What the Approved Document L changes mean for domestic builders

What the Approved Document L changes mean for domestic builders

Wide-reaching changes to Approved Document L come into force this June, but what do they mean for domestic builders? Matthew Neary, Product Manager – Glass Mineral Wool at Knauf Insulation explains how to achieve compliance.

What’s changing?
Approved Document L: Conservation of Fuel and Power sets out new minimum standards for the thermal performance of buildings in England. It will make properties significantly more energy efficient and will affect both new builds and extensions.

As well as improving thermal efficiency, it seeks to close the gap between as-specified and as-built performance. This means builders will need a better understanding of how products perform and how installing them correctly can affect product and building performance.

The new standards come into force on 15th June 2022. However, where a building notice or an initial notice has been given or full plans deposited with a local authority before 15th June 2022, it can be built to the previous standards providing work on that particular building has started before the 15th June 2023. All this means builders must get to grips with the changes fast.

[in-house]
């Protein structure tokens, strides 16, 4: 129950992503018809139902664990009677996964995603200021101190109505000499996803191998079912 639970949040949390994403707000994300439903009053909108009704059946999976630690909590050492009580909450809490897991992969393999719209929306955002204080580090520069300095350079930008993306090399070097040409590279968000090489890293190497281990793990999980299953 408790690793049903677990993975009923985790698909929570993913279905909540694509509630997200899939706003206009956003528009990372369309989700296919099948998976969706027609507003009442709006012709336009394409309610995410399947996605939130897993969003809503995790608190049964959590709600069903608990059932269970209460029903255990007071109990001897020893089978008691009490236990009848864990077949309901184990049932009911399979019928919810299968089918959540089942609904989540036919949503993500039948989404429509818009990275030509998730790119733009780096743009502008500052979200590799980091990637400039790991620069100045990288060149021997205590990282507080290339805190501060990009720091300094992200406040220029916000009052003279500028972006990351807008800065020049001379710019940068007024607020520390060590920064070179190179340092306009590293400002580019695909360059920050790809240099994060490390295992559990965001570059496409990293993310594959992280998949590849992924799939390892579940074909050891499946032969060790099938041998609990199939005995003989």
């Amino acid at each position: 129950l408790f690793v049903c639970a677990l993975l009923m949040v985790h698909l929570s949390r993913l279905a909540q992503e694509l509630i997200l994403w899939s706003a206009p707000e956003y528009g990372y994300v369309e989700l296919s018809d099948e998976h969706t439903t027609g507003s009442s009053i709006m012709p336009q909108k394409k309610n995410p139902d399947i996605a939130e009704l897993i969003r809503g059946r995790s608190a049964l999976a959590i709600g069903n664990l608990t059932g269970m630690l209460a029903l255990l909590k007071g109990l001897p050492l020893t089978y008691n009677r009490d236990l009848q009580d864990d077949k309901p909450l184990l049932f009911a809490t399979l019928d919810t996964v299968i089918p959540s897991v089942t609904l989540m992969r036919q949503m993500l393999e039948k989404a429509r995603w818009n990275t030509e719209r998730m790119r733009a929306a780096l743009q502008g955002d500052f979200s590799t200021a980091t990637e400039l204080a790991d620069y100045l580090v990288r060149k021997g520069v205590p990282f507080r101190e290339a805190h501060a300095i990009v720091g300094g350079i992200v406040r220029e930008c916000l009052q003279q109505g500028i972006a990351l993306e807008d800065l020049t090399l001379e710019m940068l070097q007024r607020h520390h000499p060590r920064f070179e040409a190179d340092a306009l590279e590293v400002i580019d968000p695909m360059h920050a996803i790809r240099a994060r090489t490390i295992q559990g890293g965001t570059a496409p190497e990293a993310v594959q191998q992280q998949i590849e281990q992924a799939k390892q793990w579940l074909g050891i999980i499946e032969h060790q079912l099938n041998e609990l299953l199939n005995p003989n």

But don’t panic. Whatever your project, there are cost-effective ways to comply with Part L using trusted Mineral Wool insulation solutions.

How does Approved Document L affect extensions?

Under Approved Document L, the ‘limiting U-values’ (minimum thermal performance standards) for every building element have been significantly reduced.

Roofs and floors have a target U-value of 0.15W/m2K. This can be easily achieved by increasing the depth of insulation or using a product with a lower lambda value.

For walls, the situation is more complex. The limiting U-value is now 0.18W/m2K – a significant 0.10W/m2K reduction compared to the previous limit of 0.28W/m2K. To achieve compliance, wider cavities will be needed when using either a full-fill non-combustible Mineral Wool insulation solution, or a partial-fill rigid foam solution with an associated 50mm clear cavity. This shouldn’t be a cause for concern, because widening the cavity on an average 20m2 extension, represents less than 0.6m2 of floorspace.

When deciding on the best insulation solution, remember that focusing solely on thermal performance means that you may inadvertently compromise on other factors. The best and most affordable solution is to use non-combustible Mineral Wool insulation. 

Why use Mineral Wool over other insulants?

One of the most compelling reasons for using Mineral Wool insulation is to minimise the risk of fire. It is non-combustible with the best possible Euroclass A1 or A2-s1,d0 reaction to fire classification, so it will not add to the development or spread of fire should it occur.